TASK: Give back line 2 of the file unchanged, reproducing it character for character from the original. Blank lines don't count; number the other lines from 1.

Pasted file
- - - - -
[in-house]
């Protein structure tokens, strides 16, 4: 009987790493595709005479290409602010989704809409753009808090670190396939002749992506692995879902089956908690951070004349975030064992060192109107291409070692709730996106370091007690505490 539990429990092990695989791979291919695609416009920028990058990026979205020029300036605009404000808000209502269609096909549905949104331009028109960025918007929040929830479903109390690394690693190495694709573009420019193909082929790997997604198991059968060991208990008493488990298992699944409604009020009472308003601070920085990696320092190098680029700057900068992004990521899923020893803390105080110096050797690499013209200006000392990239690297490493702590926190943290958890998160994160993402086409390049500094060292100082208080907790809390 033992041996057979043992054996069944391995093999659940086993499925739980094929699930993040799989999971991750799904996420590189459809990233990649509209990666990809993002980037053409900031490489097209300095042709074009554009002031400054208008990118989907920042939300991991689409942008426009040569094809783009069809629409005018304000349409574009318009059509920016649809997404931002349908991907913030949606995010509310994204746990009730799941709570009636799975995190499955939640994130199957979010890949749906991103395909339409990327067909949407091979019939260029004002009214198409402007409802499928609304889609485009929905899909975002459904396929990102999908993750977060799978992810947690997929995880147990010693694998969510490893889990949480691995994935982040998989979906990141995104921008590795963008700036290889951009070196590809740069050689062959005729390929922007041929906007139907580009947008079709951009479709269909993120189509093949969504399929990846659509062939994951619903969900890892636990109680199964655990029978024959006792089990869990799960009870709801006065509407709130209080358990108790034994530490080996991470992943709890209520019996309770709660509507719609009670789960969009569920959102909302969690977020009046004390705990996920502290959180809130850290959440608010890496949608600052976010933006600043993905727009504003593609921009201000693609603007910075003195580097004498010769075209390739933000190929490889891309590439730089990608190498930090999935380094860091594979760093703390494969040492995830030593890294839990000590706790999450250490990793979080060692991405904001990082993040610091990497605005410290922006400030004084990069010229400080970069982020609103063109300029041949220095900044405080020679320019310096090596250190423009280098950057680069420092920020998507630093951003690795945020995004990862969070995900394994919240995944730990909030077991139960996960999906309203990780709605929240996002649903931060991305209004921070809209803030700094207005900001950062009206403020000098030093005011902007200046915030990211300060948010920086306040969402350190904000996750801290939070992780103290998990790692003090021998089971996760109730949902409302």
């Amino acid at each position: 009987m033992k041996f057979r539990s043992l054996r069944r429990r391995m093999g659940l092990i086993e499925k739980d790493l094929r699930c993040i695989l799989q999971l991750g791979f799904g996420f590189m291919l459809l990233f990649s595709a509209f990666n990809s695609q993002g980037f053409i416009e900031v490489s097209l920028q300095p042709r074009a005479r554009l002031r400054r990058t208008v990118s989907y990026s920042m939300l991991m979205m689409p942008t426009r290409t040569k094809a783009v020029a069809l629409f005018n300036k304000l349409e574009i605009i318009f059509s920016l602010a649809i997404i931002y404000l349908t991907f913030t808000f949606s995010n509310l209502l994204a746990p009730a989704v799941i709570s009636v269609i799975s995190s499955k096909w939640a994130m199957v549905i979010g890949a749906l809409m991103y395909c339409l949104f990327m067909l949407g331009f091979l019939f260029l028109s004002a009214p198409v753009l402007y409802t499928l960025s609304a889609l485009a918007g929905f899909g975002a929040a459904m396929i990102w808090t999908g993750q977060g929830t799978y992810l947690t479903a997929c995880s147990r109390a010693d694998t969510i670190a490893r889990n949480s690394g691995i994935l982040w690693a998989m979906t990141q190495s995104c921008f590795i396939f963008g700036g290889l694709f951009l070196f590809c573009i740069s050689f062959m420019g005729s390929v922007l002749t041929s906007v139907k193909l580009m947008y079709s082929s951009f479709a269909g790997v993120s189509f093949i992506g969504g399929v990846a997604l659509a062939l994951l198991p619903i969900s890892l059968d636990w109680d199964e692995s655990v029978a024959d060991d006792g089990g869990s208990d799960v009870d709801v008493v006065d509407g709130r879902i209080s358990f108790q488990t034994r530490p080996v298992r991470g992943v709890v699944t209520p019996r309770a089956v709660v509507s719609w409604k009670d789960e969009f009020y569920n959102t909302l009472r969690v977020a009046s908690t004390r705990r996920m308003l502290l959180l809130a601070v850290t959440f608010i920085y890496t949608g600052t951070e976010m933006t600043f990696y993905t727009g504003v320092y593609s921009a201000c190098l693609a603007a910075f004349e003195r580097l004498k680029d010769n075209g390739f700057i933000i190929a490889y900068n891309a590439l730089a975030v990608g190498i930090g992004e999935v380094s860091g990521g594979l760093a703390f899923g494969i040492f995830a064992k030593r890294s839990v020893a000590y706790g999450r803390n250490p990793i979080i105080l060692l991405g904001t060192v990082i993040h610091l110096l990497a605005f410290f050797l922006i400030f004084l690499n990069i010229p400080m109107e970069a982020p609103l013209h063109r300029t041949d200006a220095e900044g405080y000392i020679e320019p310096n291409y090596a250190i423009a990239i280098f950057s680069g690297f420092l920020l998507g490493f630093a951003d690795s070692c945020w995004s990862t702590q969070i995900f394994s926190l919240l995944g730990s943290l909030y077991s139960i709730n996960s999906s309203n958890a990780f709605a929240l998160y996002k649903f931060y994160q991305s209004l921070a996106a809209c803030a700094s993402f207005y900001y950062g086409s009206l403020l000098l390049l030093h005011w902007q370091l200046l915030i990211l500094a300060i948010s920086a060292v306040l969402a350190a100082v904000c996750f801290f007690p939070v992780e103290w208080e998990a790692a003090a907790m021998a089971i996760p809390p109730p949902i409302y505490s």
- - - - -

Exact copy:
């Protein structure tokens, strides 16, 4: 009987790493595709005479290409602010989704809409753009808090670190396939002749992506692995879902089956908690951070004349975030064992060192109107291409070692709730996106370091007690505490 539990429990092990695989791979291919695609416009920028990058990026979205020029300036605009404000808000209502269609096909549905949104331009028109960025918007929040929830479903109390690394690693190495694709573009420019193909082929790997997604198991059968060991208990008493488990298992699944409604009020009472308003601070920085990696320092190098680029700057900068992004990521899923020893803390105080110096050797690499013209200006000392990239690297490493702590926190943290958890998160994160993402086409390049500094060292100082208080907790809390 033992041996057979043992054996069944391995093999659940086993499925739980094929699930993040799989999971991750799904996420590189459809990233990649509209990666990809993002980037053409900031490489097209300095042709074009554009002031400054208008990118989907920042939300991991689409942008426009040569094809783009069809629409005018304000349409574009318009059509920016649809997404931002349908991907913030949606995010509310994204746990009730799941709570009636799975995190499955939640994130199957979010890949749906991103395909339409990327067909949407091979019939260029004002009214198409402007409802499928609304889609485009929905899909975002459904396929990102999908993750977060799978992810947690997929995880147990010693694998969510490893889990949480691995994935982040998989979906990141995104921008590795963008700036290889951009070196590809740069050689062959005729390929922007041929906007139907580009947008079709951009479709269909993120189509093949969504399929990846659509062939994951619903969900890892636990109680199964655990029978024959006792089990869990799960009870709801006065509407709130209080358990108790034994530490080996991470992943709890209520019996309770709660509507719609009670789960969009569920959102909302969690977020009046004390705990996920502290959180809130850290959440608010890496949608600052976010933006600043993905727009504003593609921009201000693609603007910075003195580097004498010769075209390739933000190929490889891309590439730089990608190498930090999935380094860091594979760093703390494969040492995830030593890294839990000590706790999450250490990793979080060692991405904001990082993040610091990497605005410290922006400030004084990069010229400080970069982020609103063109300029041949220095900044405080020679320019310096090596250190423009280098950057680069420092920020998507630093951003690795945020995004990862969070995900394994919240995944730990909030077991139960996960999906309203990780709605929240996002649903931060991305209004921070809209803030700094207005900001950062009206403020000098030093005011902007200046915030990211300060948010920086306040969402350190904000996750801290939070992780103290998990790692003090021998089971996760109730949902409302």